- Mohatt, N. V., Billera, M., Demers, N., Monteith, L. L., & Bahraini, N. H. (2018). A menu of options: Resources for preventing veteran suicide in rural communities. Psychological Services, 15(3), 262-269. Article Abstract
- Mohatt, N. V., & Helm, S. (2017). Brief Report: Stigma as a Barrier to Community Readiness for Suicide Prevention among Rural Veterans. The Community Psychologist Rural Interest Group. Report
- Monteith, L. L., Holliday, R., Brown, T. L., Brenner, L. A., & Mohatt, N. V. (2021). Preventing Suicide in Rural Communities During the COVID-19 Pandemic. The Journal of Rural Health, 37(1), 179-184. Article Abstract
- Mohatt, N. V., Kreisel, C. J., Hoffberg, A. S., Wendleton, L., & Beehler, S. J. (2020). A Systematic Review of Factors Impacting Suicide Risk Among Rural Adults in the United States. The Journal of Rural Health, 37(3), 565-575. Article Abstract
- Monteith, L.L., Wendleton, L., Bahraini, N.H., Matarazzo, B.B., Brimner, G., & Mohatt, N.V. (2020). Together With Veterans: VA National Strategy Alignment and Lessons Learned from Community-Based Suicide Prevention for Rural Veterans. Suicide & life-threatening behavior. Article Abstract
- Monteith, L.L., Smith, N.B., Holliday, R., Dorsey Holliman, B.A., LoFaro, C.T., & Mohatt, N.V. (2019). "We're Afraid to Say Suicide": Stigma as a Barrier to Implementing a Community-Based Suicide Prevention Program for Rural Veterans. The Journal of nervous and mental disease. Article Abstract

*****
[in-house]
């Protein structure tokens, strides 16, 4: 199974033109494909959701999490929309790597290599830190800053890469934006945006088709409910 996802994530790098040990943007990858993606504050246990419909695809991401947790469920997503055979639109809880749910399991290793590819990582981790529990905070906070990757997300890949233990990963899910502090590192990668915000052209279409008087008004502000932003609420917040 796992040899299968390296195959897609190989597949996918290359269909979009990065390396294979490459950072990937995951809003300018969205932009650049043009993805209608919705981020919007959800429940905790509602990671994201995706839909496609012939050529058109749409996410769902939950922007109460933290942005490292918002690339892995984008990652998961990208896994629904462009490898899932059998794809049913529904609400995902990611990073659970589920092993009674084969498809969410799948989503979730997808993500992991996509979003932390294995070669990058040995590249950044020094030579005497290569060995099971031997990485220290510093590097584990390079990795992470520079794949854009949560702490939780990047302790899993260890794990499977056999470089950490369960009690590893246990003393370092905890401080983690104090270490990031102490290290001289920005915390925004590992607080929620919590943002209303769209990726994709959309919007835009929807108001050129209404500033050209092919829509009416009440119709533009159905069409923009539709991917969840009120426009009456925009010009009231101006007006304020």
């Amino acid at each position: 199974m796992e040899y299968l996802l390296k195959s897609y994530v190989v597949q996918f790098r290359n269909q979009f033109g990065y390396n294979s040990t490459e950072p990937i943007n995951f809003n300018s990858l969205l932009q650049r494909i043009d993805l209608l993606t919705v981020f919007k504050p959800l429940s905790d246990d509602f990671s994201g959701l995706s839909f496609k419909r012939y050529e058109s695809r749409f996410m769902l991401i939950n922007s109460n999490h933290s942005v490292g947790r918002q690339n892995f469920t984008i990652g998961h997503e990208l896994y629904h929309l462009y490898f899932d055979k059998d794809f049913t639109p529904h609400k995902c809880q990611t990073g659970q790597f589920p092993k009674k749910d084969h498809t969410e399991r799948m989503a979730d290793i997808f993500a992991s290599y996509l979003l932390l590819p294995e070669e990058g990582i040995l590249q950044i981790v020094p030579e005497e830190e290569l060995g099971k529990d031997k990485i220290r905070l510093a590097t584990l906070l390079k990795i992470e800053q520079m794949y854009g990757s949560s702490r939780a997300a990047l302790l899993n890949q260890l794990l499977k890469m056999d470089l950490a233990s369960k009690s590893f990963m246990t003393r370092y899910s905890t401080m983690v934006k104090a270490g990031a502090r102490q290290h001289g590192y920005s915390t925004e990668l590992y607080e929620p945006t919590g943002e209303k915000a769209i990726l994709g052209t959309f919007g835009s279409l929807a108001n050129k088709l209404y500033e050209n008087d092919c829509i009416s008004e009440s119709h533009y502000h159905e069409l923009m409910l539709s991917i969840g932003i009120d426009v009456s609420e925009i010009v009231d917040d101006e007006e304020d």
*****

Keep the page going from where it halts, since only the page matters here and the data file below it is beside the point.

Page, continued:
Other features can be found at TWV in the News.
Through community readiness assessments collected from participating sites, the following challenges were discovered to affect community readiness for implementing suicide prevention programs:
- Because suicide is a topic not often discussed among community members or covered by local media outlets, a general lack of community awareness and misconceptions about the risk and reality of suicide among the veteran population was noted.
- In rural communities, desire for privacy and general wariness of mental healthcare may get in the way of one's willingness to get help. Stigma may come from structures within the community or the general public.
- Lack of access to mental health services. Even when services are available, veterans may be more likely to seek help from trusted friends and family rather than medical professionals.
- Veterans may associate having mental health struggles with negative consequences.
Read how the process unfolded in one Colorado community in Veteran Suicide: A Growing Problem in Colorado.
Contact InformationLisa A. Brenner, Ph.D., Director
Rocky Mountain MIRECC
Community and faith-based initiatives
Community engagement and volunteerism
Suicide and suicide prevention
Colorado, Montana, New Hampshire, North Carolina, Texas, Virginia
December 20, 2019
Date updated or reviewed
February 15, 2023
Suggested citation: Rural Health Information Hub, 2023. Together With Veterans Rural Suicide Prevention Program [online]. Rural Health Information Hub. Available at: https://www.ruralhealthinfo.org/project-examples/1077 [Accessed 4 June 2023]
Please contact the models and innovations contact directly for the most complete and current information about this program. Summaries of models and innovations are provided by RHIhub for your convenience. The programs described are not endorsed by RHIhub or by the Federal Office of Rural Health Policy. Each rural community should consider whether a particular project or approach is a good match for their community’s needs and capacity. While it is sometimes possible to adapt program components to match your resources, keep in mind that changes to the program design may impact results.